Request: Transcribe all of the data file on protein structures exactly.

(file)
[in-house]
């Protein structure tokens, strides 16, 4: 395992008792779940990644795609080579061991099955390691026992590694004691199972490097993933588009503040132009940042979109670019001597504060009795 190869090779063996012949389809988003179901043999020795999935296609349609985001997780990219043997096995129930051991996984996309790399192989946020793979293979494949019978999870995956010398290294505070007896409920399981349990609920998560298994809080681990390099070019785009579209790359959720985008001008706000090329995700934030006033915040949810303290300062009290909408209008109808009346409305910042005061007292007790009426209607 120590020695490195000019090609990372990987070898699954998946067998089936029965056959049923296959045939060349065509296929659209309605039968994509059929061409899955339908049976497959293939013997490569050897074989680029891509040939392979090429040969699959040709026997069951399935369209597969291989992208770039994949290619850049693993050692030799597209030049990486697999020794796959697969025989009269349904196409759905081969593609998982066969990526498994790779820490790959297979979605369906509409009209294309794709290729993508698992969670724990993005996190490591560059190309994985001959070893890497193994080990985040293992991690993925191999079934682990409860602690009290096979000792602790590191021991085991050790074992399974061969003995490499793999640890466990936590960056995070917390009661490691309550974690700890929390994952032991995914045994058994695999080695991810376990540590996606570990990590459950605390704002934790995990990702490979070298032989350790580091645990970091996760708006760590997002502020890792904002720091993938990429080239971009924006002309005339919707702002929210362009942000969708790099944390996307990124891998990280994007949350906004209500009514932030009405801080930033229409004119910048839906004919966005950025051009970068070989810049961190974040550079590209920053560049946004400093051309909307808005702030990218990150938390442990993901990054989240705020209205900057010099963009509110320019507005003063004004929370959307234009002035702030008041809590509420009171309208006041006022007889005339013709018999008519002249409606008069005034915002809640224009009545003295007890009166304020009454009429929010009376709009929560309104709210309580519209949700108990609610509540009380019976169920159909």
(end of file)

[in-house]
């Protein structure tokens, strides 16, 4: 395992008792779940990644795609080579061991099955390691026992590694004691199972490097993933588009503040132009940042979109670019001597504060009795 190869090779063996012949389809988003179901043999020795999935296609349609985001997780990219043997096995129930051991996984996309790399192989946020793979293979494949019978999870995956010398290294505070007896409920399981349990609920998560298994809080681990390099070019785009579209790359959720985008001008706000090329995700934030006033915040949810303290300062009290909408209008109808009346409305910042005061007292007790009426209607 120590020695490195000019090609990372990987070898699954998946067998089936029965056959049923296959045939060349065509296929659209309605039968994509059929061409899955339908049976497959293939013997490569050897074989680029891509040939392979090429040969699959040709026997069951399935369209597969291989992208770039994949290619850049693993050692030799597209030049990486697999020794796959697969025989009269349904196409759905081969593609998982066969990526498994790779820490790959297979979605369906509409009209294309794709290729993508698992969670724990993005996190490591560059190309994985001959070893890497193994080990985040293992991690993925191999079934682990409860602690009290096979000792602790590191021991085991050790074992399974061969003995490499793999640890466990936590960056995070917390009661490691309550974690700890929390994952032991995914045994058994695999080695991810376990540590996606570990990590459950605390704002934790995990990702490979070298032989350790580091645990970091996760708006760590997002502020890792904002720091993938990429080239971009924006002309005339919707702002929210362009942000969708790099944390996307990124891998990280994007949350906004209500009514932030009405801080930033229409004119910048839906004919966005950025051009970068070989810049961190974040550079590209920053560049946004400093051309909307808005702030990218990150938390442990993901990054989240705020209205900057010099963009509110320019507005003063004004929370959307234009002035702030008041809590509420009171309208006041006022007889005339013709018999008519002249409606008069005034915002809640224009009545003295007890009166304020009454009429929010009376709009929560309104709210309580519209949700108990609610509540009380019976169920159909």